[kuh n-sen-suh s]

noun, plural con·sen·sus·es.

majority of opinion: The consensus of the group was that they should meet twice a month.
general agreement or concord; harmony.

Origin of consensus

1850–55; < Latin, equivalent to consent(īre) to be in agreement, harmony (con- con- + sentīre to feel; cf. sense) + -tus suffix of v. action
Can be confusedcensus consensus (see usage note at the current entry)

Usage note

Many say that the phrase consensus of opinion is redundant and hence should be avoided: The committee's statement represented a consensus of opinion. The expression is redundant, however, only if consensus is taken in the sense “majority of opinion” rather than in its equally valid and earlier sense “general agreement or concord.” Criticism of consensus of opinion has been so persistent and widespread that the phrase, even though in common use, occurs only infrequently in edited formal writing. The phrase general consensus is objected to for similar reasons. Consensus is now widely used attributively, especially in the phrase consensus politics.

consensus gentium

[kohn-sen-soo s gen-tee-oo m; English kuh n-sen-suh s jen-shee-uh m]

noun Latin.

agreement of the people. Unabridged Based on the Random House Unabridged Dictionary, © Random House, Inc. 2019

Related Words for consensus

harmony, unity, consent, accord, unanimity, unison, concurrence, concord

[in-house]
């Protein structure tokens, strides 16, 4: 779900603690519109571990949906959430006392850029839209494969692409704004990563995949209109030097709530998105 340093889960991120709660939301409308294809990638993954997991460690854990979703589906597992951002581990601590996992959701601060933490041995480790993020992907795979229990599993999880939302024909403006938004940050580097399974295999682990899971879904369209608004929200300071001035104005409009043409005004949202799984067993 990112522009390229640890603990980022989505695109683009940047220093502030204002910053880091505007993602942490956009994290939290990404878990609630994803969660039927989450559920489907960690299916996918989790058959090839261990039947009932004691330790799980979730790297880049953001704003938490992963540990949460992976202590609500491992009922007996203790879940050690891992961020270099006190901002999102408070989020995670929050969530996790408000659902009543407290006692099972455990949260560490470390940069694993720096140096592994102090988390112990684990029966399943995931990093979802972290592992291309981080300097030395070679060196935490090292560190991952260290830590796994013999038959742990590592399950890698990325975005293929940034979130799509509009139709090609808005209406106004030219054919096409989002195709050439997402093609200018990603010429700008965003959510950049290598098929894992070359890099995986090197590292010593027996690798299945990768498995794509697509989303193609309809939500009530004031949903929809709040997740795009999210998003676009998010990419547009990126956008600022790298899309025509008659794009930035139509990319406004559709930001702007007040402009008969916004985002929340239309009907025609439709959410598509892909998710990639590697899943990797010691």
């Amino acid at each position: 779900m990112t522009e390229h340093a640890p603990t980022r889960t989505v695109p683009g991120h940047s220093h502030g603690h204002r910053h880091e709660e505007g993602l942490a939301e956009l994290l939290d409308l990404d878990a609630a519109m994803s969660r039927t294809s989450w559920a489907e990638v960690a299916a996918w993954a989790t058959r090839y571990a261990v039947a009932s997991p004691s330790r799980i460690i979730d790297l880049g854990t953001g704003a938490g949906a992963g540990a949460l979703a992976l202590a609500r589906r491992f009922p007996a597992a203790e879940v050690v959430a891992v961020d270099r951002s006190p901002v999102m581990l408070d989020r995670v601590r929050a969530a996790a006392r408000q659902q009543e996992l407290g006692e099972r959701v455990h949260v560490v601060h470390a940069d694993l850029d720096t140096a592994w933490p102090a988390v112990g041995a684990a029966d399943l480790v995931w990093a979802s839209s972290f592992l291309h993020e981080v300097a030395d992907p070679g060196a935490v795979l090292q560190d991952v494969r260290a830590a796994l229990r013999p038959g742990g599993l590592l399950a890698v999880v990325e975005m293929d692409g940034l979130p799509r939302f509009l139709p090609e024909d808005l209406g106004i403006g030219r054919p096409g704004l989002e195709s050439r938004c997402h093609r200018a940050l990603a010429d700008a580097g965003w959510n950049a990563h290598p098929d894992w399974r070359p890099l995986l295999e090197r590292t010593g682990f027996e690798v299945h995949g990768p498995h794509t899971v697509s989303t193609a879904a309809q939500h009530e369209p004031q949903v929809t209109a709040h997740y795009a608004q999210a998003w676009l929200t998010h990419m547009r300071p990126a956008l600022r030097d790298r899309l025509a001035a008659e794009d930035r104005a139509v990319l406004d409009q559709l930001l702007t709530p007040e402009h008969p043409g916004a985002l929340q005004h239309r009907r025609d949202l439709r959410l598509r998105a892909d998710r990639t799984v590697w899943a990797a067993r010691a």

Examples from the Web for consensus

Contemporary Examples of consensus

Historical Examples of consensus

  • There was a consensus of opinion as to the importance of the news.

  • It was the consensus of opinion that the only thing that prevented his swimming was his curls.

  • The 1964 presidential election was at hand to test this consensus.

  • The consensus of a number promises triumph for the impulse, whatever it is.


    William Graham Sumner

  • There is no consensus expressed in it and the symbolism is elaborate.


    William Graham Sumner

British Dictionary definitions for consensus



general or widespread agreement (esp in the phrase consensus of opinion)

Word Origin for consensus

C19: from Latin, from consentīre to feel together, agree; see consent


Since consensus refers to a collective opinion, the words of opinion in the phrase consensus of opinion are redundant and should therefore be avoided
Collins English Dictionary - Complete & Unabridged 2012 Digital Edition © William Collins Sons & Co. Ltd. 1979, 1986 © HarperCollins Publishers 1998, 2000, 2003, 2005, 2006, 2007, 2009, 2012

Word Origin and History for consensus

1854 as a term in physiology; 1861 of persons; from Latin consensus "agreement, accord," past participle of consentire (see consent). There is an isolated instance of the word from 1633.

Online Etymology Dictionary, © 2010 Douglas Harper